Lightning Channels

Lightning channels are the invisible networks of ionized air that connect lightning bolts with each other. These networks are responsible for extending lightning strikes to places that might otherwise not be within the reach of a single bolt of lightning.

Lightning channels are made up of a series of charged ions that are drawn to positively charged nuclei. The channels can travel great distances but they’re fairly small and can’t always be seen by the human eye.

Cloud Types

While the exact distance that lightning travels can vary based on a wide range of factors, the general rule of thumb is that a storm has to be a certain distance away before lightning can strike again. The storm must be far enough away that the lightning bolt doesn’t have enough energy to jump from one storm to another nearby storm. Lightning travels much farther in some kinds of clouds than in others. 

For example, cumulonimbus clouds (towering thunderstorm clouds) are very good at sending lightning traveling at high altitudes for very long distances. When lightning travels a long distance, the bolt typically travels in a narrow path between two different charged areas. When clouds are made primarily of ice crystals, lightning travels much less far. This is because ice crystals are less conductive than other cloud types.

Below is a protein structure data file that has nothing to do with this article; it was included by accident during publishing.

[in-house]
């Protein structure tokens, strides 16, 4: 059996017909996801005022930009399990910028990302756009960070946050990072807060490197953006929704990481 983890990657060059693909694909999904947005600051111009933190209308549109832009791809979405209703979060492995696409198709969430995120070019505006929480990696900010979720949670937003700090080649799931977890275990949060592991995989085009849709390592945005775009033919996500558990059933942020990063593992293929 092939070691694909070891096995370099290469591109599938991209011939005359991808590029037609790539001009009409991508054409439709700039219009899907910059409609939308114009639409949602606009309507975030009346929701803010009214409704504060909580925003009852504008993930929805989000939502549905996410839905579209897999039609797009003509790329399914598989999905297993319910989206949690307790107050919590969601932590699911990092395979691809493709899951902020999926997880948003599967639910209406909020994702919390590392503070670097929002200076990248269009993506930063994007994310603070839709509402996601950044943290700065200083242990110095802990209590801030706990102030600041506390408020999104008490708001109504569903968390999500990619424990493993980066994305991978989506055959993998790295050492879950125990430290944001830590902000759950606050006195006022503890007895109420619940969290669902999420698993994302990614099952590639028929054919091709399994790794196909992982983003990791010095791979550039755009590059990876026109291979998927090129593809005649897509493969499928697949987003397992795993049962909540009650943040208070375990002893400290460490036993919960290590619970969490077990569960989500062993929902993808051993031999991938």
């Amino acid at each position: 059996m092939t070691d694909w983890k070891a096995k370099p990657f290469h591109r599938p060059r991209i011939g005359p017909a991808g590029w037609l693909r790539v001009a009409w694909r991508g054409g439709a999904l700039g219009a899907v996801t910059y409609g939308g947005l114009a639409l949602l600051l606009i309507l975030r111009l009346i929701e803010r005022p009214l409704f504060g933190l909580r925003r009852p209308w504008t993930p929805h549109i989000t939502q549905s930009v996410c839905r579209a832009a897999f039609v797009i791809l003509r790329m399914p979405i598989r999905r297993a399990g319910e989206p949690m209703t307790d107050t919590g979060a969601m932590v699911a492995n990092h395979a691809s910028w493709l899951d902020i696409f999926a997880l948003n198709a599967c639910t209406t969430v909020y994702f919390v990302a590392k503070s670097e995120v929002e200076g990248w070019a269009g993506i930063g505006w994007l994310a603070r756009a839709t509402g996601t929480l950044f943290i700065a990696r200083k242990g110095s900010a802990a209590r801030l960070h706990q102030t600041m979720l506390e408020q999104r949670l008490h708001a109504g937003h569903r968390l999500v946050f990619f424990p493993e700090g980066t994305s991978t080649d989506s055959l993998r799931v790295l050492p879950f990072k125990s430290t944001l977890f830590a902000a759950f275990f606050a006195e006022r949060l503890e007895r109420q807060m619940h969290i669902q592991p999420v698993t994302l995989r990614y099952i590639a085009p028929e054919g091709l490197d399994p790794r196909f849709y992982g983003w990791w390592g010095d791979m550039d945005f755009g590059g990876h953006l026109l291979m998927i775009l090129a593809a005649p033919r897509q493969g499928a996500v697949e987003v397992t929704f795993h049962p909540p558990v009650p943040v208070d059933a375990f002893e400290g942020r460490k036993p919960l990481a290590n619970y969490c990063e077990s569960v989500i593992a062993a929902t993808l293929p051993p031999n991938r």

Storm Strength and Intensity

Of course, the exact distance that lightning travels vary from storm to storm. The stronger the storm is and the more powerful it is, the greater the distance that the lightning bolts inside of it can travel. Stronger storms also have a higher chance of producing multiple lightning strikes than weaker storms.

How Far Can Lightning Actually Go?

As we’ve seen, the exact distance that lightning travels varies depending on the situation. In an average storm, lightning travels great distances, but there are certain situations where it can travel much farther still. Stronger storms can produce lightning that travels much farther than weaker ones. Very tall, intense storms can send lightning traveling at high altitudes for very long distances. 

Strong updrafts and wind shear can extend the distance lightning travels by increasing the amount of time it stays aloft. When lightning travels a long distance, the bolt typically travels in a narrow path between two different charged areas. The most extreme example of lightning traveling a very long distance is the case of the Carrington event, which occurred in 1859.

Summing Things Up

So how far can lightning actually travel? Well, it depends on the situation, but in an average storm, lightning can travel great distances. For example, if a thunderstorm is located several miles away from where you are, then the associated lightning could potentially strike much further away than the thunder that you hear. 

In general though, under most circumstances, lighting will only travel horizontally for a few miles. Stronger storms can produce lightning that travels farther still, and during the Carrington event, the lightning traveled for tens of thousands of kilometers.